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Why isn’t aid for infrastructure going to the countries that need it most?

Written by Mark Miller, Tom Hart


What is the case against?

There are three common myths about increasing aid for infrastructure in the poorest countries:

1. ‘Aid will have less impact because it is likely to be wasted.’

Waste in infrastructure spending is particularly visible. Aid for other purposes may also be inefficient, but will not result in a ‘bridge to nowhere ’.

Poor countries are also liable to have weak institutions, which means that wasteful spending is more likely.

Yet a recent IMF paper has shown that there is no detectable relationship between the efficiency of public investment and the impact on growth of these investments.

Why might this be? Compare the construction of a 22MW wind farm in Liberia and the UK.

The UK wind-farm would most likely cost far less; but the impact of the wind farm in Liberia would be much greater (doubling the total installed generation capacity) than in the UK (where it would add less than one thousandth of a percentage point).

1. ‘The private sector can fill the financing gap.’

To date, private financing for infrastructure has tended to be concentrated in richer countries. In 2014, 73% of the private infrastructure financing commitments were in just five countries – Brazil, Colombia, India, Peru and Turkey

This is not surprising. Although the potential benefits of ‘crowding in’ other investment are likely to be much greater in the lower income countries where infrastructure is most needed, these benefits may not be monetised. Political risks, institutional weaknesses and weaker demand also deter potential investors.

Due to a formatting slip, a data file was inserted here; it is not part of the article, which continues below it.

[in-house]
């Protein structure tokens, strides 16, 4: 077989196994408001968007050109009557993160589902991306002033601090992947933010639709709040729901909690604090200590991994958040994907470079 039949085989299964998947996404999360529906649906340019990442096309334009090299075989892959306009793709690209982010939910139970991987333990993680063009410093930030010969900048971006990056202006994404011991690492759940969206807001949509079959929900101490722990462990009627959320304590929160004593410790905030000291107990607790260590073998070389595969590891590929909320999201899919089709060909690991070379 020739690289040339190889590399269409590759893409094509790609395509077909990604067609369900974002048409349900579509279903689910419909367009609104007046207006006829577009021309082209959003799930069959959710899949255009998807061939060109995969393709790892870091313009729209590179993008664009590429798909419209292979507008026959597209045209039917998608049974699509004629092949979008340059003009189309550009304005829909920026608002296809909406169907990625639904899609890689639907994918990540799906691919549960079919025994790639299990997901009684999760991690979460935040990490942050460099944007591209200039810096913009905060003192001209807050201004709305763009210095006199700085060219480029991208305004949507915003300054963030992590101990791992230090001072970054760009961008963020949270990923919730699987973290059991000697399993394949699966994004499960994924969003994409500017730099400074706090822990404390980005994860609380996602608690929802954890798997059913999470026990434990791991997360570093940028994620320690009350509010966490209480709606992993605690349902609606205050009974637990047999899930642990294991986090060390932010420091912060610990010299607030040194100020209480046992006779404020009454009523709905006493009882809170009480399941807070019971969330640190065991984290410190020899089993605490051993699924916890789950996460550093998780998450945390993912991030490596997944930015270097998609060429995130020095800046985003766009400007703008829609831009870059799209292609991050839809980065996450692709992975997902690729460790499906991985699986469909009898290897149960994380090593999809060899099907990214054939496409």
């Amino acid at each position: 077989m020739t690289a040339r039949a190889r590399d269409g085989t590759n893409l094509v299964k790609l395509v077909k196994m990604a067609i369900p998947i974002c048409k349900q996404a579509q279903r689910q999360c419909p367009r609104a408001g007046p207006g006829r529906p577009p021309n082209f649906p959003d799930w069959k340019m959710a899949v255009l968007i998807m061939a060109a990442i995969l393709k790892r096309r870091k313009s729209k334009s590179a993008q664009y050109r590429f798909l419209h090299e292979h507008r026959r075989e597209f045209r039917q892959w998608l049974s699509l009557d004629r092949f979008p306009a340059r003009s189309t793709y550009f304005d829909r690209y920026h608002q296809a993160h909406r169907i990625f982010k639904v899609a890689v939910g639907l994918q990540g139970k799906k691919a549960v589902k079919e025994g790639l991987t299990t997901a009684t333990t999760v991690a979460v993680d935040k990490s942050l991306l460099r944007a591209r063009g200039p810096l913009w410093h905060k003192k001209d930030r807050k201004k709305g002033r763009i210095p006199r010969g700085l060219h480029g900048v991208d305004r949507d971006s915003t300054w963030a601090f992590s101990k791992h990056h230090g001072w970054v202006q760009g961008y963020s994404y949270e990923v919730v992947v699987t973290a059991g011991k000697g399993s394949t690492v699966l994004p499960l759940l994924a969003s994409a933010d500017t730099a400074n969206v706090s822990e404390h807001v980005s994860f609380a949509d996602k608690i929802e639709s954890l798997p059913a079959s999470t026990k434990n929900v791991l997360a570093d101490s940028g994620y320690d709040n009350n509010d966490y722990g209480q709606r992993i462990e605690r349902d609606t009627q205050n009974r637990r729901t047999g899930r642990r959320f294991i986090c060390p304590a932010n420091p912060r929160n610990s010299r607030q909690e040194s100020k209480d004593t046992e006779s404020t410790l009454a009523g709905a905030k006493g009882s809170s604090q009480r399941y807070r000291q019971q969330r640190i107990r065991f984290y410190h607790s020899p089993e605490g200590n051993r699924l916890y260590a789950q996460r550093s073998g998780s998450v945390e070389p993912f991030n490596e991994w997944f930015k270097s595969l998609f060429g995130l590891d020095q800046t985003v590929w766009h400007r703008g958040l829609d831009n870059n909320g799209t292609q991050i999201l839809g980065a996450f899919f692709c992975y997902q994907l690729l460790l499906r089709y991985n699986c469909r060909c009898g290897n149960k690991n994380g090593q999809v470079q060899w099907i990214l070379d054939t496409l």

There are examples of private investments in infrastructure in the poorest countries; but typically the subsidies required to attract investors and ensure services are affordable are likely to be greater than in richer countries.  

3. ‘Low income countries are unable to absorb more aid for infrastructure.’

There is some evidence that the inefficiency of investment rises when governments try to rapidly scale up infrastructure provision.

However, many absorptive constraints arise from donors themselves. The average time taken by the World Bank to prepare and disburse a loan is still 25 months.

Outsourcing can help to alleviate absorptive constraints. Although Chinese infrastructure projects are criticised for not using local labour and systems, they demonstrate that there are ways around capacity constraints.

Innovative contracting models are also changing the incentives contractors face, including construction and maintenance in a single contract.

What should donors do?

The overall envelope for development assistance is unlikely to rise in the coming year; giving more aid to infrastructure in low income countries will require reprioritisation. This means moving money from richer countries to poorer countries or shifting money between sectors.

Donors need to stop relying on these myths about infrastructure aid, and instead look for new ways to support infrastructure in the countries where this will have the greatest impact.

The news so far this year has made for sobering reading for low income countries. Their economies have been buffeted by falling commodity prices and continued concerns over the health of the Chinese economy. In a speech earlier this month, Christine Lagarde stated that ‘on current forecasts, the emerging world will converge to advanced economy income levels at less than two-thirds the pace predicted a decade ago’.

At the same time, aid flows are falling to the countries that need it most. Although aid flows from OECD countries increased by 1.2% in 2014, the share going to low income countries fell by 5%, to less than a third of the total.

What is the case for increasing aid for infrastructure in the poorest countries?

At the same time aid is falling to the lowest income countries, consensus is rising on the importance of infrastructure for promoting economic growth.

This has been dismissed as ‘capital fundamentalism’. But there is good empirical evidence that infrastructure investment can ‘crowd in’ private capital in low income countries. Dani Rodrik recently highlighted Ethiopia, India and Bolivia as countries where public investment is driving growth.

Aid for infrastructure can support growth in the poorest countries where it is most needed, and can support counter-cyclical investments to boost demand in countries feeling the ill-winds of falling commodity prices.

Despite this, the proportion of OECD aid going to infrastructure in the world’s poorest region, sub-Saharan Africa, although rising, is significantly lower than in other parts of the world.